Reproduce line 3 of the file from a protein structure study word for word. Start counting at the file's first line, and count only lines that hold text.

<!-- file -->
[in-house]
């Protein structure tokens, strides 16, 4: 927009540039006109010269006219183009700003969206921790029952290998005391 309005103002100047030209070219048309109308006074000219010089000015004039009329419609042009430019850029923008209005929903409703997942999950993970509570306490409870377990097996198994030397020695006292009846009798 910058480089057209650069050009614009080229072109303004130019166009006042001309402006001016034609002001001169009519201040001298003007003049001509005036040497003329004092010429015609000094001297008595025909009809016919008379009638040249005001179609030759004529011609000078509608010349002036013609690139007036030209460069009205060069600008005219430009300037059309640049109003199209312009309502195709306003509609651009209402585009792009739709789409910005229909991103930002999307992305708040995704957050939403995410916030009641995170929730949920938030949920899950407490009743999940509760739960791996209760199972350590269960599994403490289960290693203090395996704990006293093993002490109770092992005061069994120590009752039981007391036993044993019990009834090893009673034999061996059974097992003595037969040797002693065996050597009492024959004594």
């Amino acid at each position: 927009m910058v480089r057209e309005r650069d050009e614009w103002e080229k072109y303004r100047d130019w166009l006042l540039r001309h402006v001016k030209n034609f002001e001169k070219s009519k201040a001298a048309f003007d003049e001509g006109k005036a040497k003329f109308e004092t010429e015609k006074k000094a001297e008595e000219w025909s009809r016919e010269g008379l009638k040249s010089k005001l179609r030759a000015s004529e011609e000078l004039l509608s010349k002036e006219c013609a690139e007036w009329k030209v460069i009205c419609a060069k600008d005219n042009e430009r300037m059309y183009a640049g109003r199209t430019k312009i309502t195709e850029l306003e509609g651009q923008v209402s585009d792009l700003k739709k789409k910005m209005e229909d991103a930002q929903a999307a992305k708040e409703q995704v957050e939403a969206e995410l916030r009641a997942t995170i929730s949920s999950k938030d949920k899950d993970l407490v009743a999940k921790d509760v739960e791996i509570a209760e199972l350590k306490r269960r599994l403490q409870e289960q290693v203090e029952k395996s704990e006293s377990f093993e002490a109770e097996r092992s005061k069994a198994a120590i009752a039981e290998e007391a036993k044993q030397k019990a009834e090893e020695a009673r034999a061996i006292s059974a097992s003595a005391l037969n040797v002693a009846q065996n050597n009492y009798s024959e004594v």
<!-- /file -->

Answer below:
């Amino acid at each position: 927009m910058v480089r057209e309005r650069d050009e614009w103002e080229k072109y303004r100047d130019w166009l006042l540039r001309h402006v001016k030209n034609f002001e001169k070219s009519k201040a001298a048309f003007d003049e001509g006109k005036a040497k003329f109308e004092t010429e015609k006074k000094a001297e008595e000219w025909s009809r016919e010269g008379l009638k040249s010089k005001l179609r030759a000015s004529e011609e000078l004039l509608s010349k002036e006219c013609a690139e007036w009329k030209v460069i009205c419609a060069k600008d005219n042009e430009r300037m059309y183009a640049g109003r199209t430019k312009i309502t195709e850029l306003e509609g651009q923008v209402s585009d792009l700003k739709k789409k910005m209005e229909d991103a930002q929903a999307a992305k708040e409703q995704v957050e939403a969206e995410l916030r009641a997942t995170i929730s949920s999950k938030d949920k899950d993970l407490v009743a999940k921790d509760v739960e791996i509570a209760e199972l350590k306490r269960r599994l403490q409870e289960q290693v203090e029952k395996s704990e006293s377990f093993e002490a109770e097996r092992s005061k069994a198994a120590i009752a039981e290998e007391a036993k044993q030397k019990a009834e090893e020695a009673r034999a061996i006292s059974a097992s003595a005391l037969n040797v002693a009846q065996n050597n009492y009798s024959e004594v």